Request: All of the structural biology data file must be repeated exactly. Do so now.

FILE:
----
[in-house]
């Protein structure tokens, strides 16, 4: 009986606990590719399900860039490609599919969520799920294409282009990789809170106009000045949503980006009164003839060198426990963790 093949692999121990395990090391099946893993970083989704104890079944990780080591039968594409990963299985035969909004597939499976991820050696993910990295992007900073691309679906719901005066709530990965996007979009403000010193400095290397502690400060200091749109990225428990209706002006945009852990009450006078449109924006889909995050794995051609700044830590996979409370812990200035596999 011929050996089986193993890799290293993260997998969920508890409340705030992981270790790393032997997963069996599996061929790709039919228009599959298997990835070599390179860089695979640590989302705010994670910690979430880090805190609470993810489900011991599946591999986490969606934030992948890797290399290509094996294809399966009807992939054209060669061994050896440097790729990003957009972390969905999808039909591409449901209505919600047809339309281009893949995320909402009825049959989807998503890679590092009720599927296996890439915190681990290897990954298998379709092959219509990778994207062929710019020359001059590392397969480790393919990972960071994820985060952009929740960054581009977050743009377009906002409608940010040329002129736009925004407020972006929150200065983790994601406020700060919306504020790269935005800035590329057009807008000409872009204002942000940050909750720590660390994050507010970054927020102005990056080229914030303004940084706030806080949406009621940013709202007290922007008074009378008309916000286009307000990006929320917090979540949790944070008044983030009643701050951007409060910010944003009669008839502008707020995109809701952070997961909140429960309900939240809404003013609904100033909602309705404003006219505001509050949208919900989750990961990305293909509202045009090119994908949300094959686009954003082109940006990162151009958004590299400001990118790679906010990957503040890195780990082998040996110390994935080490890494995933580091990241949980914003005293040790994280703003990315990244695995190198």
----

[in-house]
């Protein structure tokens, strides 16, 4: 009986606990590719399900860039490609599919969520799920294409282009990789809170106009000045949503980006009164003839060198426990963790 093949692999121990395990090391099946893993970083989704104890079944990780080591039968594409990963299985035969909004597939499976991820050696993910990295992007900073691309679906719901005066709530990965996007979009403000010193400095290397502690400060200091749109990225428990209706002006945009852990009450006078449109924006889909995050794995051609700044830590996979409370812990200035596999 011929050996089986193993890799290293993260997998969920508890409340705030992981270790790393032997997963069996599996061929790709039919228009599959298997990835070599390179860089695979640590989302705010994670910690979430880090805190609470993810489900011991599946591999986490969606934030992948890797290399290509094996294809399966009807992939054209060669061994050896440097790729990003957009972390969905999808039909591409449901209505919600047809339309281009893949995320909402009825049959989807998503890679590092009720599927296996890439915190681990290897990954298998379709092959219509990778994207062929710019020359001059590392397969480790393919990972960071994820985060952009929740960054581009977050743009377009906002409608940010040329002129736009925004407020972006929150200065983790994601406020700060919306504020790269935005800035590329057009807008000409872009204002942000940050909750720590660390994050507010970054927020102005990056080229914030303004940084706030806080949406009621940013709202007290922007008074009378008309916000286009307000990006929320917090979540949790944070008044983030009643701050951007409060910010944003009669008839502008707020995109809701952070997961909140429960309900939240809404003013609904100033909602309705404003006219505001509050949208919900989750990961990305293909509202045009090119994908949300094959686009954003082109940006990162151009958004590299400001990118790679906010990957503040890195780990082998040996110390994935080490890494995933580091990241949980914003005293040790994280703003990315990244695995190198």